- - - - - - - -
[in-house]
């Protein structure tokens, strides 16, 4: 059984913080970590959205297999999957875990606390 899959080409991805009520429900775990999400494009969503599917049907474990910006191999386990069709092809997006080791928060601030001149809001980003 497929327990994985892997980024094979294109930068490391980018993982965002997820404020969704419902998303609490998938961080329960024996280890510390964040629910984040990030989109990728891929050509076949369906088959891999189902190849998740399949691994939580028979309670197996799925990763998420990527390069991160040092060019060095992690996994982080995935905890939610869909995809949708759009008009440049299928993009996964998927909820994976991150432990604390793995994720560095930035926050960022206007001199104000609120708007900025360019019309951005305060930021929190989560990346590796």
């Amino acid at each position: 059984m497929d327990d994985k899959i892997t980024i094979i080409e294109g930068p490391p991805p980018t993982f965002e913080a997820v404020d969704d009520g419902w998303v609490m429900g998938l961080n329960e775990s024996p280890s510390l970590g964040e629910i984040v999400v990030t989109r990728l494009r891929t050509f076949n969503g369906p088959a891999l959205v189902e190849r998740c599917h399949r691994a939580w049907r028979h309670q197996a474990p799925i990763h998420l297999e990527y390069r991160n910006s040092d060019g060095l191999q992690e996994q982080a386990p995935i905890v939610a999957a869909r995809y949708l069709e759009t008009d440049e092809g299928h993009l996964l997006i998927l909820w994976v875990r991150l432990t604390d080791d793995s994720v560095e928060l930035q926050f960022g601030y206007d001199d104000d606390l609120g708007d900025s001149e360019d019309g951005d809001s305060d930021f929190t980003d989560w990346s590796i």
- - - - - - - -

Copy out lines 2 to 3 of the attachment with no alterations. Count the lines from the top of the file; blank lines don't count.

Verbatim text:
């Protein structure tokens, strides 16, 4: 059984913080970590959205297999999957875990606390 899959080409991805009520429900775990999400494009969503599917049907474990910006191999386990069709092809997006080791928060601030001149809001980003 497929327990994985892997980024094979294109930068490391980018993982965002997820404020969704419902998303609490998938961080329960024996280890510390964040629910984040990030989109990728891929050509076949369906088959891999189902190849998740399949691994939580028979309670197996799925990763998420990527390069991160040092060019060095992690996994982080995935905890939610869909995809949708759009008009440049299928993009996964998927909820994976991150432990604390793995994720560095930035926050960022206007001199104000609120708007900025360019019309951005305060930021929190989560990346590796």
């Amino acid at each position: 059984m497929d327990d994985k899959i892997t980024i094979i080409e294109g930068p490391p991805p980018t993982f965002e913080a997820v404020d969704d009520g419902w998303v609490m429900g998938l961080n329960e775990s024996p280890s510390l970590g964040e629910i984040v999400v990030t989109r990728l494009r891929t050509f076949n969503g369906p088959a891999l959205v189902e190849r998740c599917h399949r691994a939580w049907r028979h309670q197996a474990p799925i990763h998420l297999e990527y390069r991160n910006s040092d060019g060095l191999q992690e996994q982080a386990p995935i905890v939610a999957a869909r995809y949708l069709e759009t008009d440049e092809g299928h993009l996964l997006i998927l909820w994976v875990r991150l432990t604390d080791d793995s994720v560095e928060l930035q926050f960022g601030y206007d001199d104000d606390l609120g708007d900025s001149e360019d019309g951005d809001s305060d930021f929190t980003d989560w990346s590796i």